Opposition lawmakers on both the left and the right filed no-confidence motions on Friday, which are likely to be debated Monday, sources told AFP. However, these would require the backing of half the opposition Republicans in order to unseat the government, something that French media report is unlikely.
Months of strikes and protests preceded the reform’s passage, echoing the Yellow Vest movement of pre-Covid France, a revolt that also centered on Macron’s controversial neoliberal austerity proposals.
US fighter pilot accused of helping China moved to maximum security jail in NSW
A former US fighter pilot accused of helping train Chinese military pilots has been moved to a maximum security jail in regional New South Wales ahead of his next court appearance.
Former US fighter pilot Daniel Duggan has been moved to the maximum security Lithgow jail
He is accused of helping train Chinese military pilots
Mr Duggan has questioned why he remains in maximum security prison
Daniel Duggan was arrested in October last year by Australian Federal Police at the request of American authorities, who accused him of helping train members of the Chinese military to fly jet fighters.
The federal government late last year approved a request from Washington to extradite the father of six, who became an Australian citizen in 2012, which Mr Duggan's lawyers are fighting.
According to US court documents, an investigation led by the FBI, Naval Criminal Investigative Service and Homeland Security Investigations alleged that between 2009 and 2012, Daniel Duggan and others conspired to "export and exported defense services to the People's Republic of China (PRC) in the form of aircraft carrier approach and landing training".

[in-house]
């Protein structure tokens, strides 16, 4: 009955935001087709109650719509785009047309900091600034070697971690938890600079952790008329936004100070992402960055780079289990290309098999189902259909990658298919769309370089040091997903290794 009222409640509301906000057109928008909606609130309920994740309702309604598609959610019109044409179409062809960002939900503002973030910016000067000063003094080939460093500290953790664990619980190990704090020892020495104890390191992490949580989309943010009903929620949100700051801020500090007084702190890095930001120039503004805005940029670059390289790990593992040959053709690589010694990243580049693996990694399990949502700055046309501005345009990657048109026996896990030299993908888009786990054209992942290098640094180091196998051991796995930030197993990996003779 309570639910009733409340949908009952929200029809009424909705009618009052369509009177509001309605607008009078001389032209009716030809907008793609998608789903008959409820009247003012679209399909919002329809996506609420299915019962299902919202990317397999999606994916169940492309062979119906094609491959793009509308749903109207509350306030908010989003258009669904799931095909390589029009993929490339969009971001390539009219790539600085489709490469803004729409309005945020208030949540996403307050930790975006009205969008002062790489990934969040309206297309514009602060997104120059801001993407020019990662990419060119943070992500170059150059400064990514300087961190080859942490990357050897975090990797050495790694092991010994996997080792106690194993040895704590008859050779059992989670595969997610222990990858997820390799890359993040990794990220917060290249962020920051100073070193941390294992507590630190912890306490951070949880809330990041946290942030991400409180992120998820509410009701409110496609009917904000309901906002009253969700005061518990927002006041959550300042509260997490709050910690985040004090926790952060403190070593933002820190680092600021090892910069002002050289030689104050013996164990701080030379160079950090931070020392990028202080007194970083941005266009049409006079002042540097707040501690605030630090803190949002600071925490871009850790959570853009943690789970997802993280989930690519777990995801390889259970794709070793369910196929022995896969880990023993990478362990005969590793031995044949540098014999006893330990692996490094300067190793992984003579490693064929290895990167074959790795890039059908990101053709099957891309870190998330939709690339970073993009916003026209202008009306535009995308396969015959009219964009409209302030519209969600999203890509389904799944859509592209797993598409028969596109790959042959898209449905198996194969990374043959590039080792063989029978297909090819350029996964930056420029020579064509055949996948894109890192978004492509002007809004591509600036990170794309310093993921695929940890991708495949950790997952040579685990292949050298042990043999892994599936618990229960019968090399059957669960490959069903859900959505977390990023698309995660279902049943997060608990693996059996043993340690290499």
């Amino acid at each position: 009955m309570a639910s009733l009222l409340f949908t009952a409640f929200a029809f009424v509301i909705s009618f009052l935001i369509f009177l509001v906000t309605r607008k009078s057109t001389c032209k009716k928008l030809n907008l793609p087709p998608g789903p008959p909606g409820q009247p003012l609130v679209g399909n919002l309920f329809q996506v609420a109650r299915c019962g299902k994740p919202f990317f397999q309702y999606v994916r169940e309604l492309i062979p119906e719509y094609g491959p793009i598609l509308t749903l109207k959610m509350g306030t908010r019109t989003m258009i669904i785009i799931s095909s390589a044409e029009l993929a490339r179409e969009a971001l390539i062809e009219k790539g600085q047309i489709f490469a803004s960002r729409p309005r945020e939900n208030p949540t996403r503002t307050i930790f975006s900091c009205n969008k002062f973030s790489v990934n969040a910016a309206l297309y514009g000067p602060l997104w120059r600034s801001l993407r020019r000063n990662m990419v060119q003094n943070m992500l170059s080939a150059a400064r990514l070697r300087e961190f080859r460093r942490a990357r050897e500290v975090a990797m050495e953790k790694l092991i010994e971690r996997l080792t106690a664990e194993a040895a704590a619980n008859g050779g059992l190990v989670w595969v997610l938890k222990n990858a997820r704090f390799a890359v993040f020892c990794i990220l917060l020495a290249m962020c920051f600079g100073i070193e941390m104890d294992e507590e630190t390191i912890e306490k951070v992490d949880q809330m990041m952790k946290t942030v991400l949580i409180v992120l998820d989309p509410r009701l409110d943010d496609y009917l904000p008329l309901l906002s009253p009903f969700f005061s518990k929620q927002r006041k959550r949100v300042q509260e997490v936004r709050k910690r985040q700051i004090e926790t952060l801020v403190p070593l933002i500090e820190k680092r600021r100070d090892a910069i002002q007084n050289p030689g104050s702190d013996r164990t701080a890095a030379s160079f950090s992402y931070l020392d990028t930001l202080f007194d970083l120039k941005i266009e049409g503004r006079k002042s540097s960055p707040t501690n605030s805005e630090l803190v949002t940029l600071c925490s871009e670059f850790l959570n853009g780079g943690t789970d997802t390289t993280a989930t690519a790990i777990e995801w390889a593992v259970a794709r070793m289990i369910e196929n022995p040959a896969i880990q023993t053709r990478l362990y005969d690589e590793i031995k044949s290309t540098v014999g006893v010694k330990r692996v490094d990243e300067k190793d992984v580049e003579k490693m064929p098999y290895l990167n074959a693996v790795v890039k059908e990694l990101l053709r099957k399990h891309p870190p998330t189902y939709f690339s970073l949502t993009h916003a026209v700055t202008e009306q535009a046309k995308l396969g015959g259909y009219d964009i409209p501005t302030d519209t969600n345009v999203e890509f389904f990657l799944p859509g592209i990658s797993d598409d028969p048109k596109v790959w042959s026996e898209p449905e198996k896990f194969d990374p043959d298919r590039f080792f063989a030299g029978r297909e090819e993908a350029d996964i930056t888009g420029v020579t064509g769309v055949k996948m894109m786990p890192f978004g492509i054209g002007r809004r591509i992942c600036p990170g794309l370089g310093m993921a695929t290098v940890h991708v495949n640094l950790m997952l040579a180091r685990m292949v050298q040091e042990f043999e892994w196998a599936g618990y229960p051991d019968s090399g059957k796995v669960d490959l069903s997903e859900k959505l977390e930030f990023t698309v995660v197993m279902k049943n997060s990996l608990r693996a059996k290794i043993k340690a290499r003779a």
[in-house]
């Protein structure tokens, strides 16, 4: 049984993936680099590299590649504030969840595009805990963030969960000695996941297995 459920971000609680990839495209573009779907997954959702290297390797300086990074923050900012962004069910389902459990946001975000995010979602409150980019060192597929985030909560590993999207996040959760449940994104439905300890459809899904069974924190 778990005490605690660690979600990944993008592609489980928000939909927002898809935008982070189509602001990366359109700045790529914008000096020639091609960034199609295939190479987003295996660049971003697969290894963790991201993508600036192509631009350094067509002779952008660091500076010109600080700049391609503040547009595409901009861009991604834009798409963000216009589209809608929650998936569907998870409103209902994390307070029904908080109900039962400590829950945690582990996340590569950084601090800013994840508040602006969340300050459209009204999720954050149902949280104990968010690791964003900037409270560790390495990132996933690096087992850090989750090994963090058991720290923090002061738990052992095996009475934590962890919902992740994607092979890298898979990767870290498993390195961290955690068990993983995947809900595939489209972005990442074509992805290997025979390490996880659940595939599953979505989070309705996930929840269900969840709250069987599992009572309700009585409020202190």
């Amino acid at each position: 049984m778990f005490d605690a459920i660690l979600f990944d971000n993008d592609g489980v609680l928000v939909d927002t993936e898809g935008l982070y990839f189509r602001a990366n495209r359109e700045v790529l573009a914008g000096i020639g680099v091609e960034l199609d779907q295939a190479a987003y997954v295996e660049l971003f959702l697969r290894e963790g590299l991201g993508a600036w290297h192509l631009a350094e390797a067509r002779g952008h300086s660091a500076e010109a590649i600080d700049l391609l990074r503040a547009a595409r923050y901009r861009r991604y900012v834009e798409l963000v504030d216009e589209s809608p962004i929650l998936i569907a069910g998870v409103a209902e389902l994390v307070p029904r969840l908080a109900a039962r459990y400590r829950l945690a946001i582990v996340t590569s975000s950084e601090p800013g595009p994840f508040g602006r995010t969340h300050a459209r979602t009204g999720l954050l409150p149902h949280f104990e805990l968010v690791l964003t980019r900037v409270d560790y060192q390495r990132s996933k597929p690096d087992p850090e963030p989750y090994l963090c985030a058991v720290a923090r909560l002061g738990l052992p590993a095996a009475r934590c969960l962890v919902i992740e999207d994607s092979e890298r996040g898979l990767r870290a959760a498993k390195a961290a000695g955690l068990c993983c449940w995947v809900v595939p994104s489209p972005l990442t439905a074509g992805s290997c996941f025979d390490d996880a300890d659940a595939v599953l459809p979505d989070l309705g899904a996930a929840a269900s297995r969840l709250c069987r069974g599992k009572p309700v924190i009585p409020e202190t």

Court documents state that Mr Duggan at times used an alias name of "Ding San Xing" and that he travelled to South Africa on more than one occasion to provide military aviation training to PRC pilots.
Investigators claimed payments totalling more than $182,000 were made to Mr Duggan's company Top Gun Australia between 2011 and 2012.
Under US law, a person must apply for and obtain a license to provide defence training to foreign defence forces.
Mr Duggan did not seek approval, but court documents show that in 2008 he was informed by the US state department that it was a requirement to lodge paperwork before training foreign military personnel.
Authorities in the US allege Mr Duggan breached money laundering and arms export control laws, but he has strenuously denied the allegations and claims he was training civilian pilots.
His lawyers are fighting the extradition, with the matter back before court tomorrow.
They have already filed a submission to the UN Human Rights Commission stating that his treatment constitutes four breaches of the International Covenant on Civil and Political Rights.
From Silverwater to Lithgow
“Protest, take our nation back!”
Trump inciting violence again.
Any uprising by the Gravy Seals will be over in 2 Ashli Babbitt’s or better known as… a half a Scaramucci.
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The Whitestone Clinic · I was sex trafficked for years. Brothels are hidden in plain sight
An Intersectional Analysis of Sex Trafficking Films
Whitestone Motion Pictures ::: The Candy Shop The Candy Shop is a film initiative to help fight against child sex trafficking.
Needs more digging